June 2019, CCA Glasgow.
This short programme as part of the CCA Cooking Pot series to coincide with the theme of ‘Political Animal’, examined the role design can play in chagingg our relationship with food, the city and our communities. The series is designed by Steph Marsden of food/play/food to engage members of the public to with themes that link food, the city and our roles as political animals.
“The relationship between food and cities is fundamental to our everyday lives. The gargantuan effort necessary to feed cities arguably has a greater social and physical impact on us and our planet than anything else we do. Yet we rarely stop to wonder how food reaches our plates.”
Carolyn Steel, Hungry City
Hungry Cities: Redesigning our relationship with food – Panel Discussion.
A panel discussion examining the role of design in changing our relationship to food, in which we talk to those who have radically redesigned elements of the Scottish food system.
In this panel discussion, we examined what role design can play in changing our relationship to food within a city. We talk with citizens who have sought to radically redesign elements of the Scottish food system.
Sumayya Usmani, Kaleyard Cook School
Born and raised in Karachi, Pakistan, Sumayya Usmani is an internationally published food writer, author and cookery teacher, who is recognised by BBC Good Food as the UK’s ‘go-to’ expert for Pakistani cuisine.
Based in Glasgow, Sumayya is passionate about the rich culinary heritage of Pakistan, and her writing and teaching are devoted to sharing those distinct flavours and exploring the cultures and traditions that have influenced them. Sumayya believes that the best way to bring people together is through cooking, eating and sharing food and recently founded ‘Kaleyard’ – Glasgow’s Community Cook School with a conscience.
Movern Odling, Fork in the Road
Mo’s artistic practice sits at the cross-section between visual art, interactive design, community engagement and social justice campaigning. She explores varying relationships with geography; what physical imprints we leave on the land as we live, and how our remnants come to represent who we are and who we could be. She is a strong advocate for the Slow and Open Source movements, and publishes resources under an open source licence as part of her practice. Morvern Odling’s project ‘Fork in the Road’ project was originally conceived collaboratively in Madrid and was further developed in conjunction with Edinburgh Tool Library, culminating in a series of Summer residencies in 2018.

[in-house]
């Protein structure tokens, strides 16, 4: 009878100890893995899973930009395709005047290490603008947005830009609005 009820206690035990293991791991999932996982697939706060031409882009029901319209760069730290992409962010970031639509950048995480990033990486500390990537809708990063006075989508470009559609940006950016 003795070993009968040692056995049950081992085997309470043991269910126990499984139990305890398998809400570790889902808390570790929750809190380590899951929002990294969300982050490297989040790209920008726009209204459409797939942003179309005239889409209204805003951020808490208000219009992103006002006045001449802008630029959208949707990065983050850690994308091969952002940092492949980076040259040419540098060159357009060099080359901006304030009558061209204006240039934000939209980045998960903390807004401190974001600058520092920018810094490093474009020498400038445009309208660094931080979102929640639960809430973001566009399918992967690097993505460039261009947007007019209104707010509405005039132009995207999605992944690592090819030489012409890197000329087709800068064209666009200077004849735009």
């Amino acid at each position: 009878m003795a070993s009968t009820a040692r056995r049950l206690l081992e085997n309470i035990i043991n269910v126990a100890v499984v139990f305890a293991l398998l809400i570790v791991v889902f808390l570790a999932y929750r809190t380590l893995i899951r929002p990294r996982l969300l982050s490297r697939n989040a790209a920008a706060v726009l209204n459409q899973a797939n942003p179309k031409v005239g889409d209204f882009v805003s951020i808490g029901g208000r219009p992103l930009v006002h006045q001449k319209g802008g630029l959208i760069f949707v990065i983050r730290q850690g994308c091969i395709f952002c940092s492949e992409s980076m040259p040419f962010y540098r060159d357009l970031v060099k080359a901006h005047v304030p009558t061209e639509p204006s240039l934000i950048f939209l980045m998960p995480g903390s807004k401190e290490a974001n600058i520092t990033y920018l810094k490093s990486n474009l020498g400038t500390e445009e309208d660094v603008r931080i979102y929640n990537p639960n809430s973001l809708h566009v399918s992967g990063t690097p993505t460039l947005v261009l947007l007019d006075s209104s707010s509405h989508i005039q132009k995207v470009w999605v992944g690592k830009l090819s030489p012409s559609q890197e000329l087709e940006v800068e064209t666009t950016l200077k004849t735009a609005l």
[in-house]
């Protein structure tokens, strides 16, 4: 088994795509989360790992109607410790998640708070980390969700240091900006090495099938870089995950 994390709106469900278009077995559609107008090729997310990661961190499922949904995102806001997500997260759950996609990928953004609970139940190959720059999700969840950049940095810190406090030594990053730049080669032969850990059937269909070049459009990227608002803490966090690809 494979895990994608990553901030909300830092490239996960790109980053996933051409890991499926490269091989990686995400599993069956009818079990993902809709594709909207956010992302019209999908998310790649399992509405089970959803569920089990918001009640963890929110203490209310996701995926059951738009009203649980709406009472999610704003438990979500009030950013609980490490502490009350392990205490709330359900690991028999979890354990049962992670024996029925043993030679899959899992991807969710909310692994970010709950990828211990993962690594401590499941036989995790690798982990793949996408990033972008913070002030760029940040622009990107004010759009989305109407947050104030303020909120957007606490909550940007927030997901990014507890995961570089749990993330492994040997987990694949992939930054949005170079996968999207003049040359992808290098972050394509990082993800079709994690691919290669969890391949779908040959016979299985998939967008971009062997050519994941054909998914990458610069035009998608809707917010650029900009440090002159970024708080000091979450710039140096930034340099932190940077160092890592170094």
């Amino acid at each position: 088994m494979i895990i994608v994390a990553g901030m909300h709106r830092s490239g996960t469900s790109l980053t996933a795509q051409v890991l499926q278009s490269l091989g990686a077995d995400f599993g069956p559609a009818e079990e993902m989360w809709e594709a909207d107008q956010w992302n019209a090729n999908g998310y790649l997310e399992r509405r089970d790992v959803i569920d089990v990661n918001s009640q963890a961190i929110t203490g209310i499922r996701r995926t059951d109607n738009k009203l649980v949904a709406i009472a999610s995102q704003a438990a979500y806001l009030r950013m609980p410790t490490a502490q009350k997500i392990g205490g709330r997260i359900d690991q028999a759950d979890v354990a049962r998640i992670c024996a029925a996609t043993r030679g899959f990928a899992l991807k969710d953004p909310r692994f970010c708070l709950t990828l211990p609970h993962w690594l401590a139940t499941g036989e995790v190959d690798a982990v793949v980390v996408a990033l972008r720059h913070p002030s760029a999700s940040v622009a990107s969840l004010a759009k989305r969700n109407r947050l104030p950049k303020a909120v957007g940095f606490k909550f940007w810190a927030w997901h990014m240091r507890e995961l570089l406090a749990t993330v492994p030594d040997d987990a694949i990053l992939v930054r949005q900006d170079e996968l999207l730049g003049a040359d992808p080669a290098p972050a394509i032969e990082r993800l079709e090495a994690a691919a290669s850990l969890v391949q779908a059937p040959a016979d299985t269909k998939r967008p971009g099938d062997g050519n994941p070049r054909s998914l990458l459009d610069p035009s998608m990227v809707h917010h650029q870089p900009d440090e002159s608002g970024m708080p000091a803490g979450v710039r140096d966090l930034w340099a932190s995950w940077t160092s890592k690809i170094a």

Gavin Lochhead, Kedar Cheese
Gavin and Jane Lochhead have been producing milk at Beyond the Burn, Dumfriesshire for over 20 years, following in the footsteps of Gavin’s father and grandfather before them. Following the loss of their herd in 2001, Gavin Lochhead and his family looked into innovative opportunities to differentiate from other farmers and decided to move into cheese production. The result is a deliciously fresh rich and creamy organic mozzarella that defies the odds by being both soft and firm at the same time! They now retail their 100% organic mozzarella from their Brown Swiss herd through short-chain sales via farmers’ markets and local retail outlets, such as farm shops.
Hungry City: Lunchtime Book Club
With short readings and a shared lunch, we discussed Carolyn Steel’s book Hungry City.
Book synopsis: “The relationship between food and cities is fundamental to our everyday lives. The gargantuan effort necessary to feed cities arguably has a greater social and physical impact on us and our planet than anything else we do. Yet we rarely stop to wonder how food reaches our plates. Hungry City reveals that we have yet to resolve a centuries-old dilemma – one which holds the key to a host of current problems, from obesity, the rise of the supermarkets, to the destruction of the natural world. Carolyn Steel follows food on its journey – from the land to market and supermarket, kitchen to table, waste-dump and back again. She shows how our lives and our environment are being manipulated but explains how we can change things for the better. Original, inspiring and written with infectious enthusiasm and belief, Hungry City illuminates an issue that is fundamental to us all.”
Hungry Cities Design Workshop
A collaborative Food and Design workshop which explored the food system issues of a hungry city.
Based on quotes selected from the book ‘Hungry City’, participants used design and systems thinking to explore potential solutions to food system issues.
Images by Zev Robinson